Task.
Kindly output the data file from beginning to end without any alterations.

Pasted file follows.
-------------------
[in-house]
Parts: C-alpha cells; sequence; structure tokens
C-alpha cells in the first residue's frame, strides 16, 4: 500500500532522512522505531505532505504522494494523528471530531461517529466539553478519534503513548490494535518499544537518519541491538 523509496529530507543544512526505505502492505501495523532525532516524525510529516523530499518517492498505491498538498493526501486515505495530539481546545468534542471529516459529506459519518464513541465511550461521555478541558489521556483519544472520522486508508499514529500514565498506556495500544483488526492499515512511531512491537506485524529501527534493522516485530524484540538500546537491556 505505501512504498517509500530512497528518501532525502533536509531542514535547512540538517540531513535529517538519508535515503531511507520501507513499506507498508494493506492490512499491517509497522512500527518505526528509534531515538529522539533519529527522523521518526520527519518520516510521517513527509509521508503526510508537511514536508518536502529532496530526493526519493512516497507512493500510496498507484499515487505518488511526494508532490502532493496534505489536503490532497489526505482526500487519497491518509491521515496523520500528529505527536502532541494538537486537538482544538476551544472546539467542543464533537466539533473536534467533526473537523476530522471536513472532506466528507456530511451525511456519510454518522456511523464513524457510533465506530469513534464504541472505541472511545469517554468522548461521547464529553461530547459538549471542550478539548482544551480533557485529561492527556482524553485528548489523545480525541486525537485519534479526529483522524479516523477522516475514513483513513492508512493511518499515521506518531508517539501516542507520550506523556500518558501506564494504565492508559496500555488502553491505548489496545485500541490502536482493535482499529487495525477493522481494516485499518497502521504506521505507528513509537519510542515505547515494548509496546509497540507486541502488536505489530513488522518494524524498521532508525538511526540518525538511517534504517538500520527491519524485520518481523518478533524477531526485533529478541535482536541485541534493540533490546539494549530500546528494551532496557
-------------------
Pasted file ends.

[in-house]
Parts: C-alpha cells; sequence; structure tokens
C-alpha cells in the first residue's frame, strides 16, 4: 500500500532522512522505531505532505504522494494523528471530531461517529466539553478519534503513548490494535518499544537518519541491538 523509496529530507543544512526505505502492505501495523532525532516524525510529516523530499518517492498505491498538498493526501486515505495530539481546545468534542471529516459529506459519518464513541465511550461521555478541558489521556483519544472520522486508508499514529500514565498506556495500544483488526492499515512511531512491537506485524529501527534493522516485530524484540538500546537491556 505505501512504498517509500530512497528518501532525502533536509531542514535547512540538517540531513535529517538519508535515503531511507520501507513499506507498508494493506492490512499491517509497522512500527518505526528509534531515538529522539533519529527522523521518526520527519518520516510521517513527509509521508503526510508537511514536508518536502529532496530526493526519493512516497507512493500510496498507484499515487505518488511526494508532490502532493496534505489536503490532497489526505482526500487519497491518509491521515496523520500528529505527536502532541494538537486537538482544538476551544472546539467542543464533537466539533473536534467533526473537523476530522471536513472532506466528507456530511451525511456519510454518522456511523464513524457510533465506530469513534464504541472505541472511545469517554468522548461521547464529553461530547459538549471542550478539548482544551480533557485529561492527556482524553485528548489523545480525541486525537485519534479526529483522524479516523477522516475514513483513513492508512493511518499515521506518531508517539501516542507520550506523556500518558501506564494504565492508559496500555488502553491505548489496545485500541490502536482493535482499529487495525477493522481494516485499518497502521504506521505507528513509537519510542515505547515494548509496546509497540507486541502488536505489530513488522518494524524498521532508525538511526540518525538511517534504517538500520527491519524485520518481523518478533524477531526485533529478541535482536541485541534493540533490546539494549530500546528494551532496557